Express-Tribune: [edited version]
Full version given below
Leitner about destruction of Punjab educational systems is referenced in Atiyab Sultan’s article, (LINK).
Muslim inventions claimed by Europeans are listed in historical mis-facts, attached below.
The Subaltern’s Tale
Dr. Asad Zaman
Despite overwhelming superiority in firepower, numbers, and strategic advantage in their attacks on unsuspecting beasts of the jungle, hunters manage to emerge as heroes in their tales about the trophies hanging on their walls. An African proverb explains that until the lions have their own historians, tales of the hunt will always glorify the hunter.
For the past few centuries, people of European origin have dominated the world. Nearly all the stories being told about the world in this era glorify them, and celebrate their conquests. Other points of view exist, but are not easily available or accessible to the average reader. In Orientalism, Edward Said made a seminal contribution by showing how power relationships created by European imperialism and colonization of the rest of the world permeate all aspects of their literature and thought. A disturbing implication is that the idea of European superiority is implicitly absorbed by anyone who consumes their literary, cinematic or other intellectual or social products – a category to which virtually every reader of this column belongs. Historian Henri Pirenne showed how the attempt picture themselves at the centre stage of history at all times has led Europeans to a substantially distorted understanding of world civilizations, their close interrelationships, dependency and balances, and their contributions to weaving the fabric of global history and society. Followers have traced this theme in many different areas. In The Venture of Islam, Marshall Hodgson wrote Islamic history while trying to avoid treating the subject as a peripheral adjunct to European history, and attempting to take Islam and Muslims seriously in their own terms. Efforts of such scholars have led to the understanding that much of our common stock of wisdom about human beings and their history in the past few centuries is “Eurocentric.” Deep and valuable insights about ourselves emerge when we try to get past these blinds.
One of the central themes of the European view of the world is the idea that whole world was in darkness and ignorance, and dawn of the age of reason first occurred in Europe. It is a sign of the weakening of European hegemony that strong evidence against this thesis is now emerging. In The Theft of History, Jack Goody documents how Europeans borrowed and adopted inventions of other civilization, and claimed them as their own. The Incas were master botanists and created maize by cultivating and cross breeding inedible and poisonous plants. Their inventions continue to feed the planet. Muslim discoveries in mathematics, cartography, heliocentric astronomy, physics, optics, pharmacopia and surgery have been largely suppressed, and European imitators have been put forth as originators of these ideas in current histories.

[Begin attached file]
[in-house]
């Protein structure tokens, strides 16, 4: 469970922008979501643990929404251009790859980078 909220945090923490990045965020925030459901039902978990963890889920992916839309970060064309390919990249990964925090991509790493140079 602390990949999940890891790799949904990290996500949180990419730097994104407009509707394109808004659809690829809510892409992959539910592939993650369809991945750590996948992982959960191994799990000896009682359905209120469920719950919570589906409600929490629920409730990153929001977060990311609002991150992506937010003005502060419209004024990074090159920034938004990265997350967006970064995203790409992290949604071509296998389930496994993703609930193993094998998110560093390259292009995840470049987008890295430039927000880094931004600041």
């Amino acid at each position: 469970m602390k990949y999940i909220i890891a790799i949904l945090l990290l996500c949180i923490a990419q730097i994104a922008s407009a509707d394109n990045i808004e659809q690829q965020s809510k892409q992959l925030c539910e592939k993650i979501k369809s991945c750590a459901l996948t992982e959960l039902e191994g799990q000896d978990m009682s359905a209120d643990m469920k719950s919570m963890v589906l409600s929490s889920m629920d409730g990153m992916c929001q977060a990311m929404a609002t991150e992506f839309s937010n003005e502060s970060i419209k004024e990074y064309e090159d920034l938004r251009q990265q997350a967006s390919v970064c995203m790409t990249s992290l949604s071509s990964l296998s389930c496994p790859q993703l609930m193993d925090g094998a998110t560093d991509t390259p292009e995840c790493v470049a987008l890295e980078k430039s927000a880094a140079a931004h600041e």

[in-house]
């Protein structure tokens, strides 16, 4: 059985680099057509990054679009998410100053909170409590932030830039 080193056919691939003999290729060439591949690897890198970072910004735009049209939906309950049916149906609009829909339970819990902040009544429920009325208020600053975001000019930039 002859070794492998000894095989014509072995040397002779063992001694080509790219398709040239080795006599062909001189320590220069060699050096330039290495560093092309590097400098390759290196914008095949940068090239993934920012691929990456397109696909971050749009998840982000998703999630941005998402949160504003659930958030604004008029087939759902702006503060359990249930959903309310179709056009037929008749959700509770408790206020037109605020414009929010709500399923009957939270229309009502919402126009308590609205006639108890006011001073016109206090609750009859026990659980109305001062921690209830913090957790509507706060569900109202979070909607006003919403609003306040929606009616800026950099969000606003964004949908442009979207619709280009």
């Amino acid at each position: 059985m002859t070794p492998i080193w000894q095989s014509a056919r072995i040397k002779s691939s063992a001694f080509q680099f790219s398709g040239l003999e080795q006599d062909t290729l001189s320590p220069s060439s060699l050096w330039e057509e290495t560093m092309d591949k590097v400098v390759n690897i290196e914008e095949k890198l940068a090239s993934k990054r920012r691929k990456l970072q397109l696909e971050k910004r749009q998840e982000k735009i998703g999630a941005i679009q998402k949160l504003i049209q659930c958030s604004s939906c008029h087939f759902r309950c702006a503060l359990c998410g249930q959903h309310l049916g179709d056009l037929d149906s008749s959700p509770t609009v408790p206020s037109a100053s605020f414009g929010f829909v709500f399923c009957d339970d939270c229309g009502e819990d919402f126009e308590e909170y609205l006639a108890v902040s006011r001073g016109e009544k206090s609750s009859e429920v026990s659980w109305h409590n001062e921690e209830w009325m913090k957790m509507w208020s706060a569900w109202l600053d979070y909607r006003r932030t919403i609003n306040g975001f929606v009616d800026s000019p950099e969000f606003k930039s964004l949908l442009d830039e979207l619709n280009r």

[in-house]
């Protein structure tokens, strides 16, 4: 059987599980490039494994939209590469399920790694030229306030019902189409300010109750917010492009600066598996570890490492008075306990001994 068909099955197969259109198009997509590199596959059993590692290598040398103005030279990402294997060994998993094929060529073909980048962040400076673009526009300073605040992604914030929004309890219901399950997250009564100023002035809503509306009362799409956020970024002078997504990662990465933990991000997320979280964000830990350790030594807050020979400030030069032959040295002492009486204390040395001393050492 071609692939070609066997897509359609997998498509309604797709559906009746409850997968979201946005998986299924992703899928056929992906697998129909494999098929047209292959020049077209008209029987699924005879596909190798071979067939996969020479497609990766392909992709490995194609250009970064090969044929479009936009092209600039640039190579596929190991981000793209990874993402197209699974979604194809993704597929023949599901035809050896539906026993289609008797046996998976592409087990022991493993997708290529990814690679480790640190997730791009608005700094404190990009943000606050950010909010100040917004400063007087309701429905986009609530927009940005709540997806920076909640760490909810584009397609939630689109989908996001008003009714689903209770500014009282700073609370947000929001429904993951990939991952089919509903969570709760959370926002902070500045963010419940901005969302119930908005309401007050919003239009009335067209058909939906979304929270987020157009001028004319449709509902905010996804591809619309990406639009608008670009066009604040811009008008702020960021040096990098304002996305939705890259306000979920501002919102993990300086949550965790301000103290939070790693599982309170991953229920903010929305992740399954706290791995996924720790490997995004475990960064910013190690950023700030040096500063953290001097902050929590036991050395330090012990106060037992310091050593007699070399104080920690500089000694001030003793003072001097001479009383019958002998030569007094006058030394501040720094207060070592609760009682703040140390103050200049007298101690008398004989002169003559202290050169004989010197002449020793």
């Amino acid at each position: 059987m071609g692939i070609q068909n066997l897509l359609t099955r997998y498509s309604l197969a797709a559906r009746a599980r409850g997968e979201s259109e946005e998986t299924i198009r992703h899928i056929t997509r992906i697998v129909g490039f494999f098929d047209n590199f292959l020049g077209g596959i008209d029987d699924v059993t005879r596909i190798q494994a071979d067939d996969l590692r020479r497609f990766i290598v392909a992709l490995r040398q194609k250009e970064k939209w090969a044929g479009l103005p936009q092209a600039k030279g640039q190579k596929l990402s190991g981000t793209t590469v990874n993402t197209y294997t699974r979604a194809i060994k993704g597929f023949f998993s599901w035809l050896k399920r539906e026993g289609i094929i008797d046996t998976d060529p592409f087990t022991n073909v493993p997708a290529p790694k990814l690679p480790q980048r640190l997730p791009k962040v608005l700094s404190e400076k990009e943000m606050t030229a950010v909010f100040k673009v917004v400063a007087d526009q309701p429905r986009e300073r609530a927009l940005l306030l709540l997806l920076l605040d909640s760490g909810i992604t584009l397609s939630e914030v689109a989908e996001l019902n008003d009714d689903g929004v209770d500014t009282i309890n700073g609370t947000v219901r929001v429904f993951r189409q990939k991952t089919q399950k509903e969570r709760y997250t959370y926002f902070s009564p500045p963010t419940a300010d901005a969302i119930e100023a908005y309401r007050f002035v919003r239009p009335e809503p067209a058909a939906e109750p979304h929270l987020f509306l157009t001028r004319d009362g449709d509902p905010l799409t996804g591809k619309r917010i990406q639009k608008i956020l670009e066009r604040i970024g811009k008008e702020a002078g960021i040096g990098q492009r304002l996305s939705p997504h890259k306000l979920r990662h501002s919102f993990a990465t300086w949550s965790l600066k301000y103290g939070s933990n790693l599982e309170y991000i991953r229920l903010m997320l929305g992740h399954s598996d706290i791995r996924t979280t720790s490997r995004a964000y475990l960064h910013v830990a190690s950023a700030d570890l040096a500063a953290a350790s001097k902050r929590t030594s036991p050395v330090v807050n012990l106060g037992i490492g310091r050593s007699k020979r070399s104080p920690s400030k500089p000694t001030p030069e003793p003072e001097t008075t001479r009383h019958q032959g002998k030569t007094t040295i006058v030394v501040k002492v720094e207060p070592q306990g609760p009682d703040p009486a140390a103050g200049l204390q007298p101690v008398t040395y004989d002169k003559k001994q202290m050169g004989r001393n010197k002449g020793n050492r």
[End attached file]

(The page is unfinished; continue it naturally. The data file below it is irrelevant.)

The one-sided tale of European power naturally creates an inferiority complex among the vanquished. For example, a while ago, an article published in Dawn stated that the British brought concept of public education to the subcontinent. In fact, research by historian Leitner reveals that British rulers crippled and destroyed the indigenous educational systems of Punjab beyond hope of revival, Evidence of embarrassment and shame about our ancestors, heritage, traditions, and nationality is easily found in a broad spectrum of writings of Pakistani authors. On the basis of an incident where two men were beaten to death in front of spectators, a columnist for the Express Tribune recently proclaimed that we are a nation of cockroaches; comments on this column are almost uniformly admiring and agree. In Germany, millions of innocent civilians including large numbers of women and children were burned alive in ovens scientifically designed by engineers for this purpose. As Zygmunt Bauman has shown in Modernity and the Holocaust, this occurred with the knowledge, cooperation and tacit consent of large numbers of the German population. Yet I do not know of Germans who call themselves cockroaches. More recently, the Iraq war launched on false pretenses has led to deaths of more than a million civilian and destroyed the lives of virtually the entire population of Iraq. Yet those who are prepared to condemn all of Pakistan for two deaths, never tire in their declarations of admiration of the USA as an ideal society.
The project of telling the story from the point of the view of the vanquished has been named “Subaltern Studies,” and has made a lot of progress in India. It is encouraging that what we used to call the Mutiny of 1857, our children study as the War of Independence. However, substantial additional effort is needed to overcome a deep seated inferiority complex which makes us seek foreign experts for solutions to domestic problems.